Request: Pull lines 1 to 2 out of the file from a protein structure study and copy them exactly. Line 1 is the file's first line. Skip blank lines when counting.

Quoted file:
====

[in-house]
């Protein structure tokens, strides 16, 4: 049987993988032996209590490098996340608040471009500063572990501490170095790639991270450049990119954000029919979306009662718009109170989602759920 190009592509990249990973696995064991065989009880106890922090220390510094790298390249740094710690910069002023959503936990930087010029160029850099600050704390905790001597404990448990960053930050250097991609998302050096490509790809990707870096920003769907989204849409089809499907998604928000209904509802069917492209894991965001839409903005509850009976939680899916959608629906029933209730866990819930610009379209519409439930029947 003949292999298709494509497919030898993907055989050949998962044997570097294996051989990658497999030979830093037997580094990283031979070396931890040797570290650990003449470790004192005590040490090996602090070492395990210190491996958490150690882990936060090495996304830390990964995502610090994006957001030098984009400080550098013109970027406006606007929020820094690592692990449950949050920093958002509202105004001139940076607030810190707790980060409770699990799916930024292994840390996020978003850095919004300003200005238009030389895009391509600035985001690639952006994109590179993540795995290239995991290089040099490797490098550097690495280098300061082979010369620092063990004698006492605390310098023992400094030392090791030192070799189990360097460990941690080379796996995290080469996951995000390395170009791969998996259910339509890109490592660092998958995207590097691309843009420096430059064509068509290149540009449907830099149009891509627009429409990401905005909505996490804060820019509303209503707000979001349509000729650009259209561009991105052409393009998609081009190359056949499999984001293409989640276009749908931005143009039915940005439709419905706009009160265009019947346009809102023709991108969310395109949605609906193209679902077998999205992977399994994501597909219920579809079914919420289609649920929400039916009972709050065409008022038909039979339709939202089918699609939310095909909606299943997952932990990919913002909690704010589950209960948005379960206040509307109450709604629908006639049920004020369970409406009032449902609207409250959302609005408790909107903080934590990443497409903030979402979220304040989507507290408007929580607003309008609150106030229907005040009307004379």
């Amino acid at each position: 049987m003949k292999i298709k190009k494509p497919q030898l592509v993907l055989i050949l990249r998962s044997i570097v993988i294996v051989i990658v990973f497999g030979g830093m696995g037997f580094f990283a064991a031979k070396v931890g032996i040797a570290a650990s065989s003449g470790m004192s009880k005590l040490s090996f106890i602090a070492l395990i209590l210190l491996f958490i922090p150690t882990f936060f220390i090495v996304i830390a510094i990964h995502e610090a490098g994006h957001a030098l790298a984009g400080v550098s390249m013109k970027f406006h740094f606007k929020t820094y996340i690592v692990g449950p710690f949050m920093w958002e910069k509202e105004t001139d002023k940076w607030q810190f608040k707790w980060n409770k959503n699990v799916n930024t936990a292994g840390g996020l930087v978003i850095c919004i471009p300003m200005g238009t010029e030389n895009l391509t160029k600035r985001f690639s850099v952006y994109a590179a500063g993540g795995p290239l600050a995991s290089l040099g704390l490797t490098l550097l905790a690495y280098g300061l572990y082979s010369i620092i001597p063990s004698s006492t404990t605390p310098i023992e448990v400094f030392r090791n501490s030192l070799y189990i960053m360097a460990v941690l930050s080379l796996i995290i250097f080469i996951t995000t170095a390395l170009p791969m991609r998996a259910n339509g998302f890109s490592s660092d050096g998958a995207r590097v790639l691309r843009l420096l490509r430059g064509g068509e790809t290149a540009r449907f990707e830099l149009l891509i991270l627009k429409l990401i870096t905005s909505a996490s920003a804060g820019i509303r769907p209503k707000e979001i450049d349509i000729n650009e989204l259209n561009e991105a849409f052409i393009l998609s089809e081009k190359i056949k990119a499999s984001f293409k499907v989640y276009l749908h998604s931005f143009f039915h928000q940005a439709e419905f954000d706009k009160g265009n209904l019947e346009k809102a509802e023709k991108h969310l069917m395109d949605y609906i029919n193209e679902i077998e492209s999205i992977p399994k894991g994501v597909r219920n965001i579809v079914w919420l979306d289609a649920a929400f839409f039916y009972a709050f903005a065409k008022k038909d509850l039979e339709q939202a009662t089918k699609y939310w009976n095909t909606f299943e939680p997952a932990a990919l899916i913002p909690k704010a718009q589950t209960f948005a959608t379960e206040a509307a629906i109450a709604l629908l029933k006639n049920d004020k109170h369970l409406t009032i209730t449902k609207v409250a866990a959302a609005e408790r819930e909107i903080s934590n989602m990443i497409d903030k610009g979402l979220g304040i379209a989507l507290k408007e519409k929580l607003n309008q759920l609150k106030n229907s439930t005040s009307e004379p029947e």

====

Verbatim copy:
[in-house]
């Protein structure tokens, strides 16, 4: 049987993988032996209590490098996340608040471009500063572990501490170095790639991270450049990119954000029919979306009662718009109170989602759920 190009592509990249990973696995064991065989009880106890922090220390510094790298390249740094710690910069002023959503936990930087010029160029850099600050704390905790001597404990448990960053930050250097991609998302050096490509790809990707870096920003769907989204849409089809499907998604928000209904509802069917492209894991965001839409903005509850009976939680899916959608629906029933209730866990819930610009379209519409439930029947 003949292999298709494509497919030898993907055989050949998962044997570097294996051989990658497999030979830093037997580094990283031979070396931890040797570290650990003449470790004192005590040490090996602090070492395990210190491996958490150690882990936060090495996304830390990964995502610090994006957001030098984009400080550098013109970027406006606007929020820094690592692990449950949050920093958002509202105004001139940076607030810190707790980060409770699990799916930024292994840390996020978003850095919004300003200005238009030389895009391509600035985001690639952006994109590179993540795995290239995991290089040099490797490098550097690495280098300061082979010369620092063990004698006492605390310098023992400094030392090791030192070799189990360097460990941690080379796996995290080469996951995000390395170009791969998996259910339509890109490592660092998958995207590097691309843009420096430059064509068509290149540009449907830099149009891509627009429409990401905005909505996490804060820019509303209503707000979001349509000729650009259209561009991105052409393009998609081009190359056949499999984001293409989640276009749908931005143009039915940005439709419905706009009160265009019947346009809102023709991108969310395109949605609906193209679902077998999205992977399994994501597909219920579809079914919420289609649920929400039916009972709050065409008022038909039979339709939202089918699609939310095909909606299943997952932990990919913002909690704010589950209960948005379960206040509307109450709604629908006639049920004020369970409406009032449902609207409250959302609005408790909107903080934590990443497409903030979402979220304040989507507290408007929580607003309008609150106030229907005040009307004379």